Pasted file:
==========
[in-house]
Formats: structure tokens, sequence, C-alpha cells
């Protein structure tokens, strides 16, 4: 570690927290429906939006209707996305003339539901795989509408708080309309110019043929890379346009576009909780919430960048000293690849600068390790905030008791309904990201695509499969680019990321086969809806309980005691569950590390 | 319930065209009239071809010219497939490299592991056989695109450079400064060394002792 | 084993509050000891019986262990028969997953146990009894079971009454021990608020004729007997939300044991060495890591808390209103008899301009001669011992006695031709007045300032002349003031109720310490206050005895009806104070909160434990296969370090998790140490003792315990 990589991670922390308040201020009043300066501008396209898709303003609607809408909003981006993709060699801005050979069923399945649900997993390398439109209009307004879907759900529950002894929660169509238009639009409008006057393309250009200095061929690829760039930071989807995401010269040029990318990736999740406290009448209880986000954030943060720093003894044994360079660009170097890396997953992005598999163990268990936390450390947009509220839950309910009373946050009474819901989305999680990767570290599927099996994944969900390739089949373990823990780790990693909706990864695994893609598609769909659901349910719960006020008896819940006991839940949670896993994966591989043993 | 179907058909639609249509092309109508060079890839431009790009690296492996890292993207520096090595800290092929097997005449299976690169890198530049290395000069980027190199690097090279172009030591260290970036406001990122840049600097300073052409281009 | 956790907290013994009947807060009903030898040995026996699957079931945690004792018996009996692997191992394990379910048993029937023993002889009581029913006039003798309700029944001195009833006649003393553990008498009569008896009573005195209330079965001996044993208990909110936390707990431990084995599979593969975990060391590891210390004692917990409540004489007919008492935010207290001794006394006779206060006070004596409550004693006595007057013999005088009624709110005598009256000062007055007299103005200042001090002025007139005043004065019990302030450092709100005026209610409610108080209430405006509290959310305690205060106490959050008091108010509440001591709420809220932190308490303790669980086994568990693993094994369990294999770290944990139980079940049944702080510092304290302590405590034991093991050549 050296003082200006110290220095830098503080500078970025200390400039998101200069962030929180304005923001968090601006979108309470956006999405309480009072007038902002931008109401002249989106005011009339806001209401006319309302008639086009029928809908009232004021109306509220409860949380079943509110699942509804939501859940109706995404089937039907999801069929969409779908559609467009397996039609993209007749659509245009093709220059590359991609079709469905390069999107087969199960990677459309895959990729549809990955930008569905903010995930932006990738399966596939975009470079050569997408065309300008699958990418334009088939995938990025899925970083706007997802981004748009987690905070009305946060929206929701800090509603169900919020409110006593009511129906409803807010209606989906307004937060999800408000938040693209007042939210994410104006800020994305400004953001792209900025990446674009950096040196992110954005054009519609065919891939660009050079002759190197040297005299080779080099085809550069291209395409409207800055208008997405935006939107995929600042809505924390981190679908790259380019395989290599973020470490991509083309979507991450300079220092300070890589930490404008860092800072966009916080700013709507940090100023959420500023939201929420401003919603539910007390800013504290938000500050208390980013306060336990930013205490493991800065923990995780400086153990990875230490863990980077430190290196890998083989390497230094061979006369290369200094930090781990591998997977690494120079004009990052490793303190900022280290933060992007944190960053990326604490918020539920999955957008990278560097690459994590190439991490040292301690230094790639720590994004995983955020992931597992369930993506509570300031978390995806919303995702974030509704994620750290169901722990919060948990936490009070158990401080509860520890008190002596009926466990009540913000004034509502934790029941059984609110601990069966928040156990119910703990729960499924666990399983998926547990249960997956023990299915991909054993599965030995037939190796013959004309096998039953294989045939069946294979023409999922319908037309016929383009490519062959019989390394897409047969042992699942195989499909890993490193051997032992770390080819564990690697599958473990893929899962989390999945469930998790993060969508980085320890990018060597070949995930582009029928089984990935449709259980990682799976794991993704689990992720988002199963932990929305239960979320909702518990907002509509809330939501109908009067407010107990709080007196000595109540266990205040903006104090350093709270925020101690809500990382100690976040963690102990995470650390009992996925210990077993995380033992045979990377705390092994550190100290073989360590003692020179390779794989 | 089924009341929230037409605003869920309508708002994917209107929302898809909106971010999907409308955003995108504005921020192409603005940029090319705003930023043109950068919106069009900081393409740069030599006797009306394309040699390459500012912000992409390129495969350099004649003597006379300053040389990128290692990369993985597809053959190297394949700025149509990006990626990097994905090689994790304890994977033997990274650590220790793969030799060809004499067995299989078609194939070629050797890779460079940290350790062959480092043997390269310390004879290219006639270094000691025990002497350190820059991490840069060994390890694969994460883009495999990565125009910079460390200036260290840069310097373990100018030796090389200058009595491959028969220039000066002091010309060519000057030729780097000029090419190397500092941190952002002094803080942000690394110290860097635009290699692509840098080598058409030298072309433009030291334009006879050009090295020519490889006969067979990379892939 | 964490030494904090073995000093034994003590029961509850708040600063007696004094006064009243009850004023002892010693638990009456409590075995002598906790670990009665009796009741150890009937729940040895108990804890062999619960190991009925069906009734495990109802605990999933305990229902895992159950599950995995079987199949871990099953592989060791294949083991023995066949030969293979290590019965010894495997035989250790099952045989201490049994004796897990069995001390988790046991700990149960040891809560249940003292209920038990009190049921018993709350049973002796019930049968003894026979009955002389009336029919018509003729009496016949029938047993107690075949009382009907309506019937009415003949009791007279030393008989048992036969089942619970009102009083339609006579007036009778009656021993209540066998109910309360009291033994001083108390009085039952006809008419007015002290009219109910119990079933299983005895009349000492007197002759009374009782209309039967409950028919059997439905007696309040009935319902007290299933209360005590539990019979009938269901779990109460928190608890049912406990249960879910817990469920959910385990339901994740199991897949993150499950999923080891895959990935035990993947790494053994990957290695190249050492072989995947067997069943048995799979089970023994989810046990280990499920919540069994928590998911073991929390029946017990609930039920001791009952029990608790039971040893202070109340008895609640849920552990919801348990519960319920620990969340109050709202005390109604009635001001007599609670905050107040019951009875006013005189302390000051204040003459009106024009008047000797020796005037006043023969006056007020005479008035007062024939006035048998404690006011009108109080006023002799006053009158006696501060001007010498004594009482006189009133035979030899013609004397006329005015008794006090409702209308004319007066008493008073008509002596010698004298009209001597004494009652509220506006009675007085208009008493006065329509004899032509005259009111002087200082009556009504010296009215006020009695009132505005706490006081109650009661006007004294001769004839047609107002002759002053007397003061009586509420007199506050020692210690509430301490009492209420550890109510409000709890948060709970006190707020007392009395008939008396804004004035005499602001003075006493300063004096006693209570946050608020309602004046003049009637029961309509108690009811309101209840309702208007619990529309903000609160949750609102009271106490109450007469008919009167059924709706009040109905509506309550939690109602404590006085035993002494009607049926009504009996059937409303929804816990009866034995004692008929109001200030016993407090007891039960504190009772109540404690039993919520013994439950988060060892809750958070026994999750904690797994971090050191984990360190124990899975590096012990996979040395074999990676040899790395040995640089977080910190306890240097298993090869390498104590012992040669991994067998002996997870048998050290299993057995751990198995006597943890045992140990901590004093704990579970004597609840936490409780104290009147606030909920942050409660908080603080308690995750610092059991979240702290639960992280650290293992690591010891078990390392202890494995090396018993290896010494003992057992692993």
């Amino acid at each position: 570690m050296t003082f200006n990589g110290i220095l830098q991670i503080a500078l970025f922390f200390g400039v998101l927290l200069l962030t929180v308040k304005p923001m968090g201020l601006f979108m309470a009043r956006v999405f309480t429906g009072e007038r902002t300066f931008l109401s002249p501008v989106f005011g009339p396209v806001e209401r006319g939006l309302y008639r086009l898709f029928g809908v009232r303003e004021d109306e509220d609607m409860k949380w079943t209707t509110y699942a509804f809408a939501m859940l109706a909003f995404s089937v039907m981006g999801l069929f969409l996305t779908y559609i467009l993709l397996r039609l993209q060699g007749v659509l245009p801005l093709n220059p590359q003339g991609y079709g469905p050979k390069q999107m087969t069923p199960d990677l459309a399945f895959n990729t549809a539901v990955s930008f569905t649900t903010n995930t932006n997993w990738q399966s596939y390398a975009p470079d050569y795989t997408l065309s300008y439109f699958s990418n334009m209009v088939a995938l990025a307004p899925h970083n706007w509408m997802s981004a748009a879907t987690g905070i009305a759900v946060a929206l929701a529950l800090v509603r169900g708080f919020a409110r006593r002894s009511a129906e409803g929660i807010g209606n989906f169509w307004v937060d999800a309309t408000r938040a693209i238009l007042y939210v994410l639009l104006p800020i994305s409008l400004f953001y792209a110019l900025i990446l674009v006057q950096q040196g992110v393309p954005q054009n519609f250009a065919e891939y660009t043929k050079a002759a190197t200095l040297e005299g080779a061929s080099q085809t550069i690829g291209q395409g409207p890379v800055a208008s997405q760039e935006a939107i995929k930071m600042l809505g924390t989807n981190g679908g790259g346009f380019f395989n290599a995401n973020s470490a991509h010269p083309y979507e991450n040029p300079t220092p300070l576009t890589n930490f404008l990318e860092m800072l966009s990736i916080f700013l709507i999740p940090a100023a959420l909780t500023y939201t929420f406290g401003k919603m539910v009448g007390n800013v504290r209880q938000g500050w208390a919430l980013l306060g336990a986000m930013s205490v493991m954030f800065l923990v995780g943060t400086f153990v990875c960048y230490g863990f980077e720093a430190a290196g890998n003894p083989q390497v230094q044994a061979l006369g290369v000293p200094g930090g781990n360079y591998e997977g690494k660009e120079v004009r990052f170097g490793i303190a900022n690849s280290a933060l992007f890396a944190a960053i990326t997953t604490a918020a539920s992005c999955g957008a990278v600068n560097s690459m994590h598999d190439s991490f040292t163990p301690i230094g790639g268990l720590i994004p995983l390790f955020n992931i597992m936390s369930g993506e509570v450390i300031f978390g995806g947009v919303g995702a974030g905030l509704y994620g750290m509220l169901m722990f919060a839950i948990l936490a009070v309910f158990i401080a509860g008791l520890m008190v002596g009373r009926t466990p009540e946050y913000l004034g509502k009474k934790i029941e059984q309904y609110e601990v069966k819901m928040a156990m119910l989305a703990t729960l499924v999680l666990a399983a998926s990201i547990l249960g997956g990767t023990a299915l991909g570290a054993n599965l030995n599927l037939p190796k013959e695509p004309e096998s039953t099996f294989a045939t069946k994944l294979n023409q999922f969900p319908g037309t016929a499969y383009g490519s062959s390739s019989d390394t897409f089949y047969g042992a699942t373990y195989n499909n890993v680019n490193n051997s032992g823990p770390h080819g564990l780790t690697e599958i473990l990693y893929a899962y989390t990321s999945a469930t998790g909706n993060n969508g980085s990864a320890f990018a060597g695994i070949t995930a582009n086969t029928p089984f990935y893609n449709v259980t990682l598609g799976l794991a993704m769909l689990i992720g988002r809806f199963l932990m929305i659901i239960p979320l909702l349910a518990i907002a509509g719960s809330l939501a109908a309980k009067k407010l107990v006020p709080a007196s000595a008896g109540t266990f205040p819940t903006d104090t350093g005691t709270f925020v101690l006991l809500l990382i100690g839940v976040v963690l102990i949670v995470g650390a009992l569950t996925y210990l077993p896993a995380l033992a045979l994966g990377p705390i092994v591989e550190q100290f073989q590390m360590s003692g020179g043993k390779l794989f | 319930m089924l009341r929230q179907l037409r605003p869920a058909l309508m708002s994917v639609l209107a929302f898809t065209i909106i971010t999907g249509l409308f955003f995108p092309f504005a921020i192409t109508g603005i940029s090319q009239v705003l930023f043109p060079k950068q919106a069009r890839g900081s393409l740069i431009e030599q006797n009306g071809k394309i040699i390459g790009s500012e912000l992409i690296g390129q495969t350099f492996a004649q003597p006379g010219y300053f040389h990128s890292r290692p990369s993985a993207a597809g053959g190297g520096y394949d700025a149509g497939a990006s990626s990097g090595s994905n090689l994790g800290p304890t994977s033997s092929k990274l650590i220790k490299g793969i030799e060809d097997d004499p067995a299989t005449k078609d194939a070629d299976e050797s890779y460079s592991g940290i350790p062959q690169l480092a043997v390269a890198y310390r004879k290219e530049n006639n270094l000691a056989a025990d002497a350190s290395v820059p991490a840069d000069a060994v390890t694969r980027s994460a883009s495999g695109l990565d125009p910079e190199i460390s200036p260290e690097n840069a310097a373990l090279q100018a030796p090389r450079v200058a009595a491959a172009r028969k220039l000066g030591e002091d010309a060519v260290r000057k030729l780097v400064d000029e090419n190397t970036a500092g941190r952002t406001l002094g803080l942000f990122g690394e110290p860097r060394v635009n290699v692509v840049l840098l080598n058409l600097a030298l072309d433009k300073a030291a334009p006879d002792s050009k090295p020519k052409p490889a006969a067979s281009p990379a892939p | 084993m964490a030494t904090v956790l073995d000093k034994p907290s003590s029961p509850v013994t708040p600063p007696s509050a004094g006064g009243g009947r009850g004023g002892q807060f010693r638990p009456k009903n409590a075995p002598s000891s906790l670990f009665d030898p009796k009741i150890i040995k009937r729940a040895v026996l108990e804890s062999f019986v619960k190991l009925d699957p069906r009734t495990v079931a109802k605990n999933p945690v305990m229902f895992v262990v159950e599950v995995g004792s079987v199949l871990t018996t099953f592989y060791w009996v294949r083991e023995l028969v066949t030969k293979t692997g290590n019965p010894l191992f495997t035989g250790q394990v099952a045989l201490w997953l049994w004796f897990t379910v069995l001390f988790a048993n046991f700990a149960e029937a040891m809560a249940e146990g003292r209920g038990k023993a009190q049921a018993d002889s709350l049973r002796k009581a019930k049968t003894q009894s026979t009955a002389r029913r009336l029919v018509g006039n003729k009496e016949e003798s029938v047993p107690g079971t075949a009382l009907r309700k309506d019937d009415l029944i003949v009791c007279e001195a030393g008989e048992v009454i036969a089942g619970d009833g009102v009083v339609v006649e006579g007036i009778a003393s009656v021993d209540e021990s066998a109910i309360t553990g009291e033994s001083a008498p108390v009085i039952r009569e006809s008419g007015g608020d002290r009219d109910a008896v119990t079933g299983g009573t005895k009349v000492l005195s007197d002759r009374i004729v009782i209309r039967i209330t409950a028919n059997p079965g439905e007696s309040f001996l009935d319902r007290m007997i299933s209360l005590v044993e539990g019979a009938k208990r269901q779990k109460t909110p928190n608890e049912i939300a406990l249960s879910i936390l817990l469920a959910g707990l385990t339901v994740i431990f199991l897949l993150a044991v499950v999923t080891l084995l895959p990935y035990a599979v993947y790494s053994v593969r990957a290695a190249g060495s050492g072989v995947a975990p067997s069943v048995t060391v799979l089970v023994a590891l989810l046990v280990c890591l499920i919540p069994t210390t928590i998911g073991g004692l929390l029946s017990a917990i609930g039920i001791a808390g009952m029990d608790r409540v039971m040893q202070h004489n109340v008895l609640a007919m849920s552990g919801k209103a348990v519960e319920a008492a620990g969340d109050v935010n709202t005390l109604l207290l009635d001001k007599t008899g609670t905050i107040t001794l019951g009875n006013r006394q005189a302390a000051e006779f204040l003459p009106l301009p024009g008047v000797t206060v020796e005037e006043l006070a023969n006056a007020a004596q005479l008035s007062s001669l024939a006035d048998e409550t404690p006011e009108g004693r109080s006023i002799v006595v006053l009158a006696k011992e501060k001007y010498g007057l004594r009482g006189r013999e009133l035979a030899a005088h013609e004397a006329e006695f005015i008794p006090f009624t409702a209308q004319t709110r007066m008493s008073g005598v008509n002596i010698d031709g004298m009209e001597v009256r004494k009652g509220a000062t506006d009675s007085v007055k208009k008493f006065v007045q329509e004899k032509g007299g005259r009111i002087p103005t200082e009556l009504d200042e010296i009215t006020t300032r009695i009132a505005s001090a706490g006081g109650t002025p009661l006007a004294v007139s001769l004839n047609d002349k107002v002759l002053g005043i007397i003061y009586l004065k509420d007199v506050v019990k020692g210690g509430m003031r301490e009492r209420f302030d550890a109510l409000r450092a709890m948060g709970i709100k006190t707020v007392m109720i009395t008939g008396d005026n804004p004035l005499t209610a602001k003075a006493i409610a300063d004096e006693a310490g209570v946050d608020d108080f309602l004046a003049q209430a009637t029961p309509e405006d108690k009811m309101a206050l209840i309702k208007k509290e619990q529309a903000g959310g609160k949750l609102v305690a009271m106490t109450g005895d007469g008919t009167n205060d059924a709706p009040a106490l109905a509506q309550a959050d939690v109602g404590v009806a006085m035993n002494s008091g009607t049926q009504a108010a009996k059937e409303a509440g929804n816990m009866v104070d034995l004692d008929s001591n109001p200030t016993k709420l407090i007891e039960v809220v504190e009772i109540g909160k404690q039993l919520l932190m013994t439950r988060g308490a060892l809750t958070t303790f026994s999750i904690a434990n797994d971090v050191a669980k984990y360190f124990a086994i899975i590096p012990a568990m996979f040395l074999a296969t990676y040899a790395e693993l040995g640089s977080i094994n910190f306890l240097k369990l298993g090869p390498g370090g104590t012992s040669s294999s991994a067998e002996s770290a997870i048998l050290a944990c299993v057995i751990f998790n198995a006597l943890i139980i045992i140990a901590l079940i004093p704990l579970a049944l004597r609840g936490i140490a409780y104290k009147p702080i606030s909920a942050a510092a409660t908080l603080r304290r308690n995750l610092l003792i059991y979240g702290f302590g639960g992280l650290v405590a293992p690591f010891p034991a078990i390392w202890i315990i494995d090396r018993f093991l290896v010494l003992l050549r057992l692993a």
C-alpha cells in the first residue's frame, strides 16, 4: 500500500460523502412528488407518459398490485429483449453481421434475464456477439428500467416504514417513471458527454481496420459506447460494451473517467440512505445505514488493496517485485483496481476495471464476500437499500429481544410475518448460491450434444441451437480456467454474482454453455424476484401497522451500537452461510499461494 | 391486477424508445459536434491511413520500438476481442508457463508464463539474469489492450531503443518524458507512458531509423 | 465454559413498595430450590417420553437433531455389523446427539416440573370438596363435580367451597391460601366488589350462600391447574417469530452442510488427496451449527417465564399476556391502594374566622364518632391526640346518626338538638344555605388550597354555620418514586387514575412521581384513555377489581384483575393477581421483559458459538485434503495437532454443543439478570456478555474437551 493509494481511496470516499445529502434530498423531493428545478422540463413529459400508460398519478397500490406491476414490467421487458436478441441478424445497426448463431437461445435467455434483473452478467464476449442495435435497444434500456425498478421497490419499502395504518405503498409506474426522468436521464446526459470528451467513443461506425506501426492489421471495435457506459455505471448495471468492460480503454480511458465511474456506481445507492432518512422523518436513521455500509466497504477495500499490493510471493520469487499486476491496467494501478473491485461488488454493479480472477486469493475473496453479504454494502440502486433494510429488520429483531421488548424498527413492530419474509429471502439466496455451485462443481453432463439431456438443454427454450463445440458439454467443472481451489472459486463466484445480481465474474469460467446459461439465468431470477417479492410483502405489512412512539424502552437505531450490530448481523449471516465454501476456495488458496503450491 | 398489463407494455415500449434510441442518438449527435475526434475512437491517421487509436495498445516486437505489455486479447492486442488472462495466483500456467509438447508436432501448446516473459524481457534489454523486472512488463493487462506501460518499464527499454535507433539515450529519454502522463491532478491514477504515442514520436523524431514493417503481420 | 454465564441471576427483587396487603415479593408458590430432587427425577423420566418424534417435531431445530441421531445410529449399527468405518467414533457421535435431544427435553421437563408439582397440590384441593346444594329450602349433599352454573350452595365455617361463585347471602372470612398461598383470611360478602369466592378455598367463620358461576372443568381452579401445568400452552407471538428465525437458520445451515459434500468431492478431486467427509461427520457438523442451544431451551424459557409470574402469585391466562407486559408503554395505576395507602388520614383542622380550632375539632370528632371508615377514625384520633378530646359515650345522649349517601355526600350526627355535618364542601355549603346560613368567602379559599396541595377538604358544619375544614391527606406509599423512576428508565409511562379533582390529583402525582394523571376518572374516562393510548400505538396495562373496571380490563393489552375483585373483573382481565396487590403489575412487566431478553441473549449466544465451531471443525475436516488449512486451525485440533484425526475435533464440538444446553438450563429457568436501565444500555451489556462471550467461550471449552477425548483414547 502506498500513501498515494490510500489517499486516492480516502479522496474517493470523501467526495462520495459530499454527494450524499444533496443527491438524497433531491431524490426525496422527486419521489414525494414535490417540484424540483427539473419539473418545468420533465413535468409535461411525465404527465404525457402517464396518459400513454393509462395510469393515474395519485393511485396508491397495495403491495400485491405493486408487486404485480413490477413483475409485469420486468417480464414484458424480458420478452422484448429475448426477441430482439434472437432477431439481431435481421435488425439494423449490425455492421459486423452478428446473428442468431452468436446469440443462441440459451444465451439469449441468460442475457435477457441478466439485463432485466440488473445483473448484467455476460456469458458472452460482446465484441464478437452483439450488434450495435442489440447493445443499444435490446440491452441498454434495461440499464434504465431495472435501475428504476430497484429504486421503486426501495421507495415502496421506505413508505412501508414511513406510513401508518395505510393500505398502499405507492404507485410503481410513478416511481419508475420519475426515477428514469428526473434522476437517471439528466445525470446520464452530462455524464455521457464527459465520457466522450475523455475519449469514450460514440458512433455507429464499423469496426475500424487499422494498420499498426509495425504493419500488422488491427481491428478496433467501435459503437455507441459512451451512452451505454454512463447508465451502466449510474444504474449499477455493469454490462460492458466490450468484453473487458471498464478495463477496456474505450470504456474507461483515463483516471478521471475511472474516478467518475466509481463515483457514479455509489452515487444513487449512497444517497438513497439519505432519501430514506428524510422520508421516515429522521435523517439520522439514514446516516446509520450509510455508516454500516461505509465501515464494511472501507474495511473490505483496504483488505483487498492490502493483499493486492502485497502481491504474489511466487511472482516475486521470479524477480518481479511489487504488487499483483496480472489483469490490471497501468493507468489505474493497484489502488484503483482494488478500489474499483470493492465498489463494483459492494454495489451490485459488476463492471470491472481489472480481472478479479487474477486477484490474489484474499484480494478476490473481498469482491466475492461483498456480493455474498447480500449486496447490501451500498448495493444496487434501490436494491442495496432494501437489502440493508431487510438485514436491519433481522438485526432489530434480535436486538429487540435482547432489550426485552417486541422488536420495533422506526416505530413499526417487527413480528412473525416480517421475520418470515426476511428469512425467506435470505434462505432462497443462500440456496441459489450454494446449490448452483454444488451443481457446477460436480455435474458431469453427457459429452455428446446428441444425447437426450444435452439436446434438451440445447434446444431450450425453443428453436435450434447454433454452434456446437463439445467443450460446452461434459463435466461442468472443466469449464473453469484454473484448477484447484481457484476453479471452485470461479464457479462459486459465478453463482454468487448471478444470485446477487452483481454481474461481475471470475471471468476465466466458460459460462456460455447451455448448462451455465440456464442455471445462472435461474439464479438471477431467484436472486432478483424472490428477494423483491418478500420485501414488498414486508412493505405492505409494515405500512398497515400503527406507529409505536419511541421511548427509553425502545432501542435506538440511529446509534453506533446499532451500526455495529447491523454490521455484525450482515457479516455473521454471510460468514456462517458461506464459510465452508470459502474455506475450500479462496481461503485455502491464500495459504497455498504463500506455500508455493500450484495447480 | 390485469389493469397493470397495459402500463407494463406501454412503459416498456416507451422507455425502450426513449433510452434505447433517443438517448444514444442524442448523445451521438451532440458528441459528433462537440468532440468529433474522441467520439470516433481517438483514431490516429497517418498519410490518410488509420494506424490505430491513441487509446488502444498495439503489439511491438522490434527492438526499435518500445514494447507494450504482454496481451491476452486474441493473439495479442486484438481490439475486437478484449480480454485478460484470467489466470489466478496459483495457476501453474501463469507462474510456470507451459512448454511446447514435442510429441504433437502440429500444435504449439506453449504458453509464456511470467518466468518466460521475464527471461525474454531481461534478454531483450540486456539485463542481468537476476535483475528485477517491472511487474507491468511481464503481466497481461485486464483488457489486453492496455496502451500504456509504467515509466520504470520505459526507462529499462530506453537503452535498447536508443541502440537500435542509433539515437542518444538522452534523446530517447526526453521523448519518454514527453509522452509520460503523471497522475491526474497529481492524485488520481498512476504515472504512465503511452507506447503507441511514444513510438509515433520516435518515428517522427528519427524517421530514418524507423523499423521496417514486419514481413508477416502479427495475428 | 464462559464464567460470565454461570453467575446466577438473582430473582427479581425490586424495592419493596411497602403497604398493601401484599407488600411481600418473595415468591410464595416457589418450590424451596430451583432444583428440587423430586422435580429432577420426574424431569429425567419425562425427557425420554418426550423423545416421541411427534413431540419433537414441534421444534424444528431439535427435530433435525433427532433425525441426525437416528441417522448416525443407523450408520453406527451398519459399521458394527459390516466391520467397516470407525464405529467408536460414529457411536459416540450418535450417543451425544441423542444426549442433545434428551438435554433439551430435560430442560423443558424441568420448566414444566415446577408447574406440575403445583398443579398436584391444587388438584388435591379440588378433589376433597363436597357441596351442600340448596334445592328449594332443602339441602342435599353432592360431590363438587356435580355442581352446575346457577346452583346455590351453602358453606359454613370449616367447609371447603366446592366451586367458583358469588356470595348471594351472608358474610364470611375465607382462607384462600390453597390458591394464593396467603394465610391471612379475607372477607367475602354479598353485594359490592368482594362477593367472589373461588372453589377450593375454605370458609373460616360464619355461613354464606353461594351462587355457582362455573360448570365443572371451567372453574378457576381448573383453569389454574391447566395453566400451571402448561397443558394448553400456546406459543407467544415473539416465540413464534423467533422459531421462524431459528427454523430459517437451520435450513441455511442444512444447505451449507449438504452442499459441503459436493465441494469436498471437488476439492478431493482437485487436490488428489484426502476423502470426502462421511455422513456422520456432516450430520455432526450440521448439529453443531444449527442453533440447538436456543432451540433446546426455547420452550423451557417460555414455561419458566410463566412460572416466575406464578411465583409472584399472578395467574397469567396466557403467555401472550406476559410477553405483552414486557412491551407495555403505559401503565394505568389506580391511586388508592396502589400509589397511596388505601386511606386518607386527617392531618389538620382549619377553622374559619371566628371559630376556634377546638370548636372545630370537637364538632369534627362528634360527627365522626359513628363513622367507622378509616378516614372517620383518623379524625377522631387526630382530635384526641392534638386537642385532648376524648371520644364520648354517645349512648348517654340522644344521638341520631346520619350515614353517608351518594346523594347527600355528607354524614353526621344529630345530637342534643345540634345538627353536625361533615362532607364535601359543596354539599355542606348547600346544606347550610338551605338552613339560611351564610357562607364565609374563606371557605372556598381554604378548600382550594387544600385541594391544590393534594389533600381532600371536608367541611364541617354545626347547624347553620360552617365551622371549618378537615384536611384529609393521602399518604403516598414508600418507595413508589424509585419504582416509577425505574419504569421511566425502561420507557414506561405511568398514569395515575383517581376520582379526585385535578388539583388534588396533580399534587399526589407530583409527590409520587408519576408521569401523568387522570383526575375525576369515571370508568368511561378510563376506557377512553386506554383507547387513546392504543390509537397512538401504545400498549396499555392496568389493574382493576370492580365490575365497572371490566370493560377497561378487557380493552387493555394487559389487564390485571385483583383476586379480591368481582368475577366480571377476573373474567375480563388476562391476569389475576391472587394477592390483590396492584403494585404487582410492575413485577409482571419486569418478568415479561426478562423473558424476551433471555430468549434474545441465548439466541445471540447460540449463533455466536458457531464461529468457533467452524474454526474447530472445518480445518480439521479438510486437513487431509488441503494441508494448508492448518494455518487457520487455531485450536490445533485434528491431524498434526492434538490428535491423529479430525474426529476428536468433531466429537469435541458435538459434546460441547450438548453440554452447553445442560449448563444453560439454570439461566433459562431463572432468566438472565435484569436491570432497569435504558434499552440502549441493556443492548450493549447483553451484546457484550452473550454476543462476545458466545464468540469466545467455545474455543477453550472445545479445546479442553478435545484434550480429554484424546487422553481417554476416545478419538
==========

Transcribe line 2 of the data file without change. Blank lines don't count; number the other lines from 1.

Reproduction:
Formats: structure tokens, sequence, C-alpha cells